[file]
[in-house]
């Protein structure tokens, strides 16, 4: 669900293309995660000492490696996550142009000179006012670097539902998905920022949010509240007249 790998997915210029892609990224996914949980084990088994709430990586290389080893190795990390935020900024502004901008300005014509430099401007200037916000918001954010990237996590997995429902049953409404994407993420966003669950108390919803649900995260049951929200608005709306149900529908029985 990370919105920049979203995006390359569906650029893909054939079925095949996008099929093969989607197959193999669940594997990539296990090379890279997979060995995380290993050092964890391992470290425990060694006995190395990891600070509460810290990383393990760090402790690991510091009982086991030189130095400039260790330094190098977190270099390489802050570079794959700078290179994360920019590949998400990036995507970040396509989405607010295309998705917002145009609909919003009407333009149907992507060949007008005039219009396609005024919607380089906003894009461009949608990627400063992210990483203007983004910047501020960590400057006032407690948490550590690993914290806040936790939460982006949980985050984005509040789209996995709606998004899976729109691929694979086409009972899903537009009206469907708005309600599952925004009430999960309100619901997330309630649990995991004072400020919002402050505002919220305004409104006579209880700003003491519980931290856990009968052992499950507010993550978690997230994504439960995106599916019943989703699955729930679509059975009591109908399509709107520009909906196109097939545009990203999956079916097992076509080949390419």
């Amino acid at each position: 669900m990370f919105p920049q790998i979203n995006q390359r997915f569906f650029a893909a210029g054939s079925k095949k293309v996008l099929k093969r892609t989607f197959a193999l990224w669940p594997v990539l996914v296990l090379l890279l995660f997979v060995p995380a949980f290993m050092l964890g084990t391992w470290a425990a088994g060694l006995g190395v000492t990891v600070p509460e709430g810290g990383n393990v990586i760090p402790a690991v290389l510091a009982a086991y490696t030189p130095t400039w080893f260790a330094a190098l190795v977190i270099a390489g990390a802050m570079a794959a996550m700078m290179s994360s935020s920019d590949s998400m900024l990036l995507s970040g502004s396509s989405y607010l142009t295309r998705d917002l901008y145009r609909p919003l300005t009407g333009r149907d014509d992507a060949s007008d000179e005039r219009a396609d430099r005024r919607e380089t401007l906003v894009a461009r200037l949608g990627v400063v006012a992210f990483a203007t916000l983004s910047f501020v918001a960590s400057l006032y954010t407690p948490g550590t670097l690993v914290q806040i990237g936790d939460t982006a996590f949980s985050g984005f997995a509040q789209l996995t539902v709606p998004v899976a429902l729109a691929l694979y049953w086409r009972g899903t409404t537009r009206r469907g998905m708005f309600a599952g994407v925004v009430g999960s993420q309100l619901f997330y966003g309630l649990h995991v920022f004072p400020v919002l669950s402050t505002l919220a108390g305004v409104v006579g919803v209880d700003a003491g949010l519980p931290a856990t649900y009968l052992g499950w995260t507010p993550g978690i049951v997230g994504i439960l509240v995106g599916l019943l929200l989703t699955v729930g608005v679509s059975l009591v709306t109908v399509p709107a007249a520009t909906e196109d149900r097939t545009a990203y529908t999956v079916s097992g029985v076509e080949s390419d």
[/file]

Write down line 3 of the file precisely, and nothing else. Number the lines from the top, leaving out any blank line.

């Amino acid at each position: 669900m990370f919105p920049q790998i979203n995006q390359r997915f569906f650029a893909a210029g054939s079925k095949k293309v996008l099929k093969r892609t989607f197959a193999l990224w669940p594997v990539l996914v296990l090379l890279l995660f997979v060995p995380a949980f290993m050092l964890g084990t391992w470290a425990a088994g060694l006995g190395v000492t990891v600070p509460e709430g810290g990383n393990v990586i760090p402790a690991v290389l510091a009982a086991y490696t030189p130095t400039w080893f260790a330094a190098l190795v977190i270099a390489g990390a802050m570079a794959a996550m700078m290179s994360s935020s920019d590949s998400m900024l990036l995507s970040g502004s396509s989405y607010l142009t295309r998705d917002l901008y145009r609909p919003l300005t009407g333009r149907d014509d992507a060949s007008d000179e005039r219009a396609d430099r005024r919607e380089t401007l906003v894009a461009r200037l949608g990627v400063v006012a992210f990483a203007t916000l983004s910047f501020v918001a960590s400057l006032y954010t407690p948490g550590t670097l690993v914290q806040i990237g936790d939460t982006a996590f949980s985050g984005f997995a509040q789209l996995t539902v709606p998004v899976a429902l729109a691929l694979y049953w086409r009972g899903t409404t537009r009206r469907g998905m708005f309600a599952g994407v925004v009430g999960s993420q309100l619901f997330y966003g309630l649990h995991v920022f004072p400020v919002l669950s402050t505002l919220a108390g305004v409104v006579g919803v209880d700003a003491g949010l519980p931290a856990t649900y009968l052992g499950w995260t507010p993550g978690i049951v997230g994504i439960l509240v995106g599916l019943l929200l989703t699955v729930g608005v679509s059975l009591v709306t109908v399509p709107a007249a520009t909906e196109d149900r097939t545009a990203y529908t999956v079916s097992g029985v076509e080949s390419d």